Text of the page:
Free us! Gov’t pulling PSV fare strings too long
River van stand
The members of the Public Service Vehicles (PSVs) community want to be in charge of regulating their fares.
Seeking to be the master of their fate in this respect, Head of the Alliance of Owners of Public Transport (AOPT) Roy Raphael told Loop News:
“Right now the fares are regulated by government. The only body who regulates it is government. If we are private sector right, and we don’t operate with a social responsibility like government, we are of the view that we should be able to regulate our own fare.
“I believe the time has come for us to seriously look at that.”
President of the Association of Public Transport Operators (APTO) Morris Lee said that the associations have been asking for this move for over 10 years now, but he lamented that the “legal wheels in Barbados turn a lot slower than they should.”
“We would be happy to be self-regulated. It is something that we have put before government for over a decade now, but the problem is legislation, because the government would have to essentially legislate it to become law.”
He said that the quest of the organisations is be structured like the Bar Association, where they too could regulate themselves and punish members accordingly as well. Disappointed, he said, “that [the Bar's structure] is so because they have been given the mandate but we have not.”
Lee said that as it stands control over who and what as it relates to PSVs and the quality of service, will continue to be lacking.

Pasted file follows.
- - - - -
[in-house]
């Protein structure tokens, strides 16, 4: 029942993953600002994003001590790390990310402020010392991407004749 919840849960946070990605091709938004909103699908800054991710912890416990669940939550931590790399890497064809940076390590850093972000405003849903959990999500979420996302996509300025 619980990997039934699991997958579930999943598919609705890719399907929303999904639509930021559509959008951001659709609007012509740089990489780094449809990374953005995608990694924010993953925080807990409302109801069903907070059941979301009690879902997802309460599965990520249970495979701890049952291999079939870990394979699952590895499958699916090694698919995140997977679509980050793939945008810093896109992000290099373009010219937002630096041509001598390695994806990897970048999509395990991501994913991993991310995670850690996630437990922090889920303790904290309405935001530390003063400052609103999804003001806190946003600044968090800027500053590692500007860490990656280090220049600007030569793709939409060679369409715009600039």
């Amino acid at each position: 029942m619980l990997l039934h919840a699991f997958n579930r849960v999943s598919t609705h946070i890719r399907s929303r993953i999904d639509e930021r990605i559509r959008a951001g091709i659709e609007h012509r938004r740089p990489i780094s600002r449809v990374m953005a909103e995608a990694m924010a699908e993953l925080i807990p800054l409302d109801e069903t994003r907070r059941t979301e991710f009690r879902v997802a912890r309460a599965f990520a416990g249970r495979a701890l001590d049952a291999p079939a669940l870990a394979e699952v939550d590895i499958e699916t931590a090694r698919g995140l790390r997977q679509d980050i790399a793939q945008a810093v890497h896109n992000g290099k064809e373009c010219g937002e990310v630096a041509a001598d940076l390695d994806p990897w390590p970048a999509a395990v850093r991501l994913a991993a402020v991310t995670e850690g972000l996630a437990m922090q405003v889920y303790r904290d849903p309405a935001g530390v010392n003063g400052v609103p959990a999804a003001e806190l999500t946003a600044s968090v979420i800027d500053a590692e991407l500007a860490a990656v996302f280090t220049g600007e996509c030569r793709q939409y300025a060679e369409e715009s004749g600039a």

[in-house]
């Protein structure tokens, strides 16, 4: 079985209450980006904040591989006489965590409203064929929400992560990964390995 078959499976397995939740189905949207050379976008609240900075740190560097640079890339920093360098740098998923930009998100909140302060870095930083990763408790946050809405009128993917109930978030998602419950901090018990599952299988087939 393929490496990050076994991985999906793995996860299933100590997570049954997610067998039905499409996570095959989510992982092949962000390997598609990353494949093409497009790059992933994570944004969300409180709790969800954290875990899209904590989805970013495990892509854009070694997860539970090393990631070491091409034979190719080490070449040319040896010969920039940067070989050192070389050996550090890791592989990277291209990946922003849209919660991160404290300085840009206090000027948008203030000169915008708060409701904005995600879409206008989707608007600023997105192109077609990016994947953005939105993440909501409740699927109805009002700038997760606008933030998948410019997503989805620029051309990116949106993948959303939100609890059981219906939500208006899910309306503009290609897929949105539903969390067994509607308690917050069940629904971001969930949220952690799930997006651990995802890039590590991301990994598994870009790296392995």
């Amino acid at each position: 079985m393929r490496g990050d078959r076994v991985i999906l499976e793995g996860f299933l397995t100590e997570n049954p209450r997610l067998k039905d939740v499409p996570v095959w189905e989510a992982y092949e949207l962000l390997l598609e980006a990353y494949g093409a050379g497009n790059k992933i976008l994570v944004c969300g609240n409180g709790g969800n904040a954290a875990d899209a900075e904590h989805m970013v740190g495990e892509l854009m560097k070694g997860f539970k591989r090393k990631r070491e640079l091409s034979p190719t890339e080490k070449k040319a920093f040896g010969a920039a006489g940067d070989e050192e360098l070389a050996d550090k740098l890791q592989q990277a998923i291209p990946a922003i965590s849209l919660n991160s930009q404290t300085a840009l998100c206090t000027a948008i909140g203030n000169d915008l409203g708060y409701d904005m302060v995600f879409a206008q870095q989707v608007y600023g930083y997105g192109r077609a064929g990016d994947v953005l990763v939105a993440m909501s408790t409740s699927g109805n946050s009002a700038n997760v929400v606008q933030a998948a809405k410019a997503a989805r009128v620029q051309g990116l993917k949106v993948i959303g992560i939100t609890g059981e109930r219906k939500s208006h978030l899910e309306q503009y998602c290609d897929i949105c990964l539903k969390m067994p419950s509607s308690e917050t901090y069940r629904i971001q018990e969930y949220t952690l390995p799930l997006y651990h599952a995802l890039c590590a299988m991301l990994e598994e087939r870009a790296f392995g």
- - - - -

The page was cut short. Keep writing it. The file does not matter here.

At present because they are not self-regulated, he lamented, “if we get a complaint about a driver, the most we can do is speak to the owner and the insurance, then that driver can still leave driving for owner A, and go and work for owner B. But if we are structured from the legislature that would give us the opportunity to have a database where we can root out a lot of the people who are essentially giving the industry a bad name.
“But at this stage, we can’timpose no penalties, punishments, fees, fines or nothing so. The only thing an owner can do with a driver is to fire him, but that does not stop the driver from going and work for somebody else. That is what we would be very happy to have.”
At this rate and with things set as they are, Lee said that everyone feels the pinch, not just the PSV owners.
“At the end of the day, the public suffers because they don’t get the quality service which they deserve. The owners suffer because they have no control and essentially the government suffers too, because they then have to use precious resources from the police force to more or less bring some kind of common sense to the whole scenrio.”
Therefore, Raphael said that though the question and discussion which is on the lips of many, is if PSVs should be able to regulate their own fares because they are calling for a $1 increase, he wonders if people understand what the limitation in regard to regulation, is really doing to the sector.
He said that the operators are not saying that everybody or every PSV owner should charge what they want, but regulate it to a tune that is agreeable and agreed by government and the associations, especially following the new hike in taxes which will impact gasoline and diesel and the importation of new vehicles or parts.
“Say for example if we want to move to $3, that PSV’s can now charge $3 because they are able to regulate their own fare, but governed by the Fair Trading Commission (FTC).”